ON THE THIRD Sunday of each month in Liverpool, a church service for LGBT Christians takes place. This month it looks forward to Transgender Day of Remembrance (TDOR) , which takes place on Tuesday.
TDOR is commemorated on November 20th each year to remember and bear witness to the lives lost due to transphobia in the past year. This year 265 names have been recorded, but as only 29 countries currently document this, the actual total is inevitably much higher. One life lost through ignorance and prejudice is too many – 265 (that we know of) is shocking.
As part of the Open Table service (named after the tradition of offering communion to all who wish to receive it, not merely those baptised in one Christian tradition), a member of the city’s transgender community lit a purple candle and read out a list of names of those who had died. It was a very poignant event, and humbling to think that, as far as the lesbian and gay community have come in the past forty years, our trans sisters and brothers are still literally fighting for their lives and the freedom to be true to their gender identity.
With intersex conditions estimated to occur in one in 100 births (ten times more common than Down’s Syndrome at one in 1000 births), it is highly likely that we all know someone who is on the transgender spectrum. If people with Down’s Syndrome were being killed or taking their own lives at this rate, there would be a major outcry at the injustice of it. Yet because being transgender is stigmatised and poorly understood, it is easier to ignore than to speak out and risk being stigmatised ourselves for standing in solidarity with our trans sisters and brothers.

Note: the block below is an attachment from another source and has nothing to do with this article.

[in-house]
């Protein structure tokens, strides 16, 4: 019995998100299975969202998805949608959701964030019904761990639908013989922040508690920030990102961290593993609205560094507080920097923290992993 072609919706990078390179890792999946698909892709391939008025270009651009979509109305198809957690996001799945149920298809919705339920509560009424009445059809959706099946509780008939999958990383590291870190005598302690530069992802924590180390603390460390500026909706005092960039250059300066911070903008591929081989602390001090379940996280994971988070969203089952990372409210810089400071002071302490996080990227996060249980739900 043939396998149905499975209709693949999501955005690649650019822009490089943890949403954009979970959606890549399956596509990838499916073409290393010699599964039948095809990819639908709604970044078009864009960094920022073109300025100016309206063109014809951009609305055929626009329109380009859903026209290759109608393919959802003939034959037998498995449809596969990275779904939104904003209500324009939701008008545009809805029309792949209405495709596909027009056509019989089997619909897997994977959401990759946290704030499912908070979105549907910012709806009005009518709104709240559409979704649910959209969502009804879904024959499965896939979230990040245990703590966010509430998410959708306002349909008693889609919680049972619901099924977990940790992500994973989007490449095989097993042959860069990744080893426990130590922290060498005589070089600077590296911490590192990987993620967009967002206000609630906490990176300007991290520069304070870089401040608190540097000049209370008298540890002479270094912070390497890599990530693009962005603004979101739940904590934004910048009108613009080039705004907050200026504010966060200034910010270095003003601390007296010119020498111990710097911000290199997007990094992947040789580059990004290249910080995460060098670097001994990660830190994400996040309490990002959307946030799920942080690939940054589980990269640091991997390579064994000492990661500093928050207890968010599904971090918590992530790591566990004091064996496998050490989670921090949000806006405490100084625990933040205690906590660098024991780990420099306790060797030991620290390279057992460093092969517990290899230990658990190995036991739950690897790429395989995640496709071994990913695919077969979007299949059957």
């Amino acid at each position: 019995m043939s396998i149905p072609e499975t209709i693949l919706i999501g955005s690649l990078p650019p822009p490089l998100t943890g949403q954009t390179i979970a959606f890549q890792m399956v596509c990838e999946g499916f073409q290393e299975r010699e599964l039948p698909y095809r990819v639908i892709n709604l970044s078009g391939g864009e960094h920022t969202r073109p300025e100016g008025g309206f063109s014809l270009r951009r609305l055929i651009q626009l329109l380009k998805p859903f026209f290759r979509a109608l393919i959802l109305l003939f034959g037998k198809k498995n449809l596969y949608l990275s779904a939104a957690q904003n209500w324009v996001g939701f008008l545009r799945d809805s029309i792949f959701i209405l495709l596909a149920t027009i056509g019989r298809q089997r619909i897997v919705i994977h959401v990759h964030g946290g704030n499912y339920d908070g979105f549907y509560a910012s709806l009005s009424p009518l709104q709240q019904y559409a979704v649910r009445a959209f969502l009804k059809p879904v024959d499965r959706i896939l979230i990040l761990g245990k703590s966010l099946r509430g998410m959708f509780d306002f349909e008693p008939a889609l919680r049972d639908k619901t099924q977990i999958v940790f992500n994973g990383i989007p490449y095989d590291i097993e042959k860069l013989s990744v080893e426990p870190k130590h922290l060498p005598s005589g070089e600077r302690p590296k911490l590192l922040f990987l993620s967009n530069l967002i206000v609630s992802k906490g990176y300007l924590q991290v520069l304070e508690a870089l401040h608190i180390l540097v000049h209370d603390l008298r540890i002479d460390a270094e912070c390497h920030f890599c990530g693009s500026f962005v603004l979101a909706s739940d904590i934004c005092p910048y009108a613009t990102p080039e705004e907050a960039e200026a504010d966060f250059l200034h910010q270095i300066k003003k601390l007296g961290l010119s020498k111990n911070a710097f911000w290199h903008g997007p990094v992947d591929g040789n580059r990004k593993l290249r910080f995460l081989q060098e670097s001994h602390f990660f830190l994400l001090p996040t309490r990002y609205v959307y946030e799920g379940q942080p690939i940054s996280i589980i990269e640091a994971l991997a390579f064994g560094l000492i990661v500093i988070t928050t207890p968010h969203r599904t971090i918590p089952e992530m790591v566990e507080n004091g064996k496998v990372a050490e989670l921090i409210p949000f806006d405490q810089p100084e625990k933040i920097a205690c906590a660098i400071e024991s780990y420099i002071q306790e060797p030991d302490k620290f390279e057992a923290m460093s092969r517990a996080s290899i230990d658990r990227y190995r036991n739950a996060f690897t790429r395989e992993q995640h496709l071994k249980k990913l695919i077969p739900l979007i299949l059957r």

As the service is confidential, I did not ask to take a photo of those who gathered for the memorial service. Instead this picture is of the altar with its beautiful frontal, depicting a white dove (a symbol of the Holy Spirit) surrounded by rainbows (a sign of God’s covenant with his chosen people – Genesis 9:13) underneath the golden lettering: ‘Who Do You Say I Am?’, the question Jesus posed to Peter to test his faith (Mark 8:29). Painted by a Buddhist artist in residence in the church, this inspiring image poses the same question to all those who view it, inviting us to respond from our experience as LGBT Christians, not merely to recite the image of God we have received from faith communities that would judge and reject us, or fail to speak out against the injustice of prejudice against us.
The Open Table service has run monthly for four years at St Bride’s Church, Liverpool, with the blessing of the Anglican bishop of the area. My partner and I were at the early planning meetings, when someone asked ‘Will it be open table?’ Having not heard the expression before, I asked what it meant, then suggested that should be the name because of its inclusiveness.
Four years on, my partner coordinates the service, and around 15 people attend each month. It is a powerful witness for those seeking a more inclusive church. The aim is to create a safe space for people to explore their faith and what it might mean for them. While we meet in an Anglican church all are welcome.